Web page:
Career, Leadership

Boost Your Performance at Work: 7 Effective Listening Techniques

5 MINUTE READ

When you think about improving your professional performance and advancing in your career, you likely consider a public speaking class or learning about the newest technology in your field. However, there’s one skill that’s crucial to nearly every profession but is woefully overlooked and underutilized: effective listening.

As skills go, listening just doesn’t get the attention it deserves. Why? Maybe because listening, however unfairly, is often viewed as the quieter, homelier cousin of talking. But for communication to work, it requires collaboration: someone to talk and someone to listen, both equally vital.

Despite their demure reputation, effective listening skills can be game changing. Whether you’re a senior leader, manager or individual contributor, it’s worth investing the time to develop these skills that will serve you well throughout your career.

How listening affects your performance

The importance of effective listening in today’s workplace can perhaps be best illustrated when weighing the impact of its absence: Without it, assumptions are made and misunderstandings arise. As a result, costly mistakes occur, deadlines aren’t met, opportunities are missed and ineffective decisions are reached. Relationships with coworkers, vendors and customers are damaged. Reputations are tarnished, great employees are lost and profits suffer.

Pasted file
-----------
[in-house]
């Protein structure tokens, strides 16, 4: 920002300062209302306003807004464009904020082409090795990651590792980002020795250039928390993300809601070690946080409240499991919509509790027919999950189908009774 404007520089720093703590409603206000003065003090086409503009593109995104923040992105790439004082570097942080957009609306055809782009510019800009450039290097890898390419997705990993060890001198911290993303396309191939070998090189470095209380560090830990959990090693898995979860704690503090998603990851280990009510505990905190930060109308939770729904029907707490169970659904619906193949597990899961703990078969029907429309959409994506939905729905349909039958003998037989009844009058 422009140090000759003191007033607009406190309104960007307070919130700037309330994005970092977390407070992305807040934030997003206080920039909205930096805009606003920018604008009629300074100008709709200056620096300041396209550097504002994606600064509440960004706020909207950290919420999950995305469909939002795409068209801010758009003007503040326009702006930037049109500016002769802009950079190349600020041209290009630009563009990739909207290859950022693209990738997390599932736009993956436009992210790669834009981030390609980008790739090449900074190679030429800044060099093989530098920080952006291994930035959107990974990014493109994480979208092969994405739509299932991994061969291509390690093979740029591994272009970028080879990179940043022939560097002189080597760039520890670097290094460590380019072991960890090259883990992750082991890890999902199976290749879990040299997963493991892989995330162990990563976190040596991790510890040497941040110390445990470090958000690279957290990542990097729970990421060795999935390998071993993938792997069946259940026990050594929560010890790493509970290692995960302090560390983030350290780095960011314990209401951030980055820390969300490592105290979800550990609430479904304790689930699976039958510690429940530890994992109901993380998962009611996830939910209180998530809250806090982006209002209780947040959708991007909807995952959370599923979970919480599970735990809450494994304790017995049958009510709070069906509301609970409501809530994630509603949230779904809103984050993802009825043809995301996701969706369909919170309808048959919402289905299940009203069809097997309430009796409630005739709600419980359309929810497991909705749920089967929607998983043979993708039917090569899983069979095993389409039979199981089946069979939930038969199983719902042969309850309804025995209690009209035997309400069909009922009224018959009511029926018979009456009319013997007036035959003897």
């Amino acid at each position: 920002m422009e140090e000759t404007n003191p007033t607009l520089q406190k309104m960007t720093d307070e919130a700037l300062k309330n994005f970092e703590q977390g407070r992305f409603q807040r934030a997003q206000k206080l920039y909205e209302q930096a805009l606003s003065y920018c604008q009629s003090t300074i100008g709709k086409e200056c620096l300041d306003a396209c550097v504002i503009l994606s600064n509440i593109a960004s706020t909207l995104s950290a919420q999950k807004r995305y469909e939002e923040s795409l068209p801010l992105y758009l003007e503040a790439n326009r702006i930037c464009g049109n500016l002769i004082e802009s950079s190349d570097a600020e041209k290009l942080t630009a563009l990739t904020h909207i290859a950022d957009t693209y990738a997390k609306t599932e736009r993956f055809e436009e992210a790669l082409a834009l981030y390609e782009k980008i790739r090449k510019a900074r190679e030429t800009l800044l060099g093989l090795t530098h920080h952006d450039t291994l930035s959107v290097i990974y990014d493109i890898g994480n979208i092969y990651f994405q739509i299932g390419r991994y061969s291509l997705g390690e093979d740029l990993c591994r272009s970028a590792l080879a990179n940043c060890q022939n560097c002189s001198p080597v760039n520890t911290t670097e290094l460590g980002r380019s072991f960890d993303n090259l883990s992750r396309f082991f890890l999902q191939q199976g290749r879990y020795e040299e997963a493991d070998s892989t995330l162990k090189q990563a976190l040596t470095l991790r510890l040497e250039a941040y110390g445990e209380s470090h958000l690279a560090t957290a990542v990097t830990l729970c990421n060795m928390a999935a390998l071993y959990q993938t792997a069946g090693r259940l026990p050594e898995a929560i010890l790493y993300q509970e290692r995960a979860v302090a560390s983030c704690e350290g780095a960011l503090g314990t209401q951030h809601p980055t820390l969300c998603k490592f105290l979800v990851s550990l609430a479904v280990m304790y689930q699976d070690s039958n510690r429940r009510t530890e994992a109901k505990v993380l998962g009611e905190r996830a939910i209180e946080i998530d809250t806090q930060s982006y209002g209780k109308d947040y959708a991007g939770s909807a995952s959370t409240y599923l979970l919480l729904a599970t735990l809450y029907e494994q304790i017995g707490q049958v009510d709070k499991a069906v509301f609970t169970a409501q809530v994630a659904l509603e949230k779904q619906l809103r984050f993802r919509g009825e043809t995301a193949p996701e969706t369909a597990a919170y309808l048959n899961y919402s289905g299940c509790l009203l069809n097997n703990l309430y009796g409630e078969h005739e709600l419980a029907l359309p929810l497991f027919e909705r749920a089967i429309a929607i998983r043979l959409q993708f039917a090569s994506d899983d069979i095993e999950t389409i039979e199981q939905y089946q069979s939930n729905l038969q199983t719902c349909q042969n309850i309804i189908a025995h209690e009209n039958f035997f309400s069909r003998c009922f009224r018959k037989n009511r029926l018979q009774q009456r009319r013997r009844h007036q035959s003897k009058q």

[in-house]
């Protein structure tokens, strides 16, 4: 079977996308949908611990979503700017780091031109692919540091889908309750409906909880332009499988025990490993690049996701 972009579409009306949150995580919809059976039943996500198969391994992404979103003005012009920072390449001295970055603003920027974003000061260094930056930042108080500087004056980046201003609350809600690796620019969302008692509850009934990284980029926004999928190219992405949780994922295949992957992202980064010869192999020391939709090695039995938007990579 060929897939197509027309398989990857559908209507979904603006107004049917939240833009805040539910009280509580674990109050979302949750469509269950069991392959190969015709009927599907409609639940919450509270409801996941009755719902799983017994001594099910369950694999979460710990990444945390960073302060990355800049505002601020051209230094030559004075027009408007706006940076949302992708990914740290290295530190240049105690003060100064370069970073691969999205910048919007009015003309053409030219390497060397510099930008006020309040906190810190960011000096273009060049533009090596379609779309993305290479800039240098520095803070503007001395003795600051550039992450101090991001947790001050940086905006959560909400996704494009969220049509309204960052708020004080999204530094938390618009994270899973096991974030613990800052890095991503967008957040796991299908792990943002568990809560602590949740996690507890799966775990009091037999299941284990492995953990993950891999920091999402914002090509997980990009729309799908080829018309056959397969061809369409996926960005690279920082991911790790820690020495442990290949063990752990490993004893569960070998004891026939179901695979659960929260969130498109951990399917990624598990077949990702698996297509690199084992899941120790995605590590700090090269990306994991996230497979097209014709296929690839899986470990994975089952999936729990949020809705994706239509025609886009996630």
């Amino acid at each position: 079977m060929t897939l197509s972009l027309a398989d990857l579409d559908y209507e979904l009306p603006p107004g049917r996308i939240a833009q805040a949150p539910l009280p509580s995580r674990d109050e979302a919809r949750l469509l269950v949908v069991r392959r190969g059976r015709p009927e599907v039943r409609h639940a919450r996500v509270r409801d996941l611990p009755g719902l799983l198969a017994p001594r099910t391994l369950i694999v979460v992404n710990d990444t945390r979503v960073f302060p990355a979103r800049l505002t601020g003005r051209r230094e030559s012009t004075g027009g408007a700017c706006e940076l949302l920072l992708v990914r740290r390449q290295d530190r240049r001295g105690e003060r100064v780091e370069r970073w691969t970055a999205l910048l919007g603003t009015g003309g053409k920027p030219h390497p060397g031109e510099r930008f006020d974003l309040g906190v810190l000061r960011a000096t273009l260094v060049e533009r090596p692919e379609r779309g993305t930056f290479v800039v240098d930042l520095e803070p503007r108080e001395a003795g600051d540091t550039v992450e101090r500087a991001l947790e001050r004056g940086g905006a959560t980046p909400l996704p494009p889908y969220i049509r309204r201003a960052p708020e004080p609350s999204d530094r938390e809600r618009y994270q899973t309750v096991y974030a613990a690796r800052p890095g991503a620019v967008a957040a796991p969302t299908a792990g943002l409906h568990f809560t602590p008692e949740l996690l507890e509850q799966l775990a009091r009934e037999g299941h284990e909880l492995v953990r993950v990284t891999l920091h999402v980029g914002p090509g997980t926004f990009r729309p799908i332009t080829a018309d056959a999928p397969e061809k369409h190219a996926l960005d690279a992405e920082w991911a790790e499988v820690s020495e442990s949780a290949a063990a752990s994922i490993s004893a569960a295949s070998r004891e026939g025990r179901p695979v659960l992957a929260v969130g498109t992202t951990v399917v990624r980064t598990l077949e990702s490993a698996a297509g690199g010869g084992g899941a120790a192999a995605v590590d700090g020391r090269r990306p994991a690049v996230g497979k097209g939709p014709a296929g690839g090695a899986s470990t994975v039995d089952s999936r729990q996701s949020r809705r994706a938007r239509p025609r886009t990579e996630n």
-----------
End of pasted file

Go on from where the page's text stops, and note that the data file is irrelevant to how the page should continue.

It’s only by listening that you can understand others, their views and their needs. That understanding allows you to gain new information, consider new perspectives, see new opportunities and create new solutions. It also helps you address issues before they become bigger, more complex and more expensive.

On a more personal level, listening to another person sends the message that you care about and respect them and are genuinely interested in their ideas. This creates and builds trust with others, and inspires loyalty and hard work. When your coworkers or your team members know that they will be heard, they’re more willing to share their ideas and their honest feedback which, in turn, fuels innovation, employee engagement, productivity and profitability.

Ultimately, effective listening makes you a better leader, coworker and employee.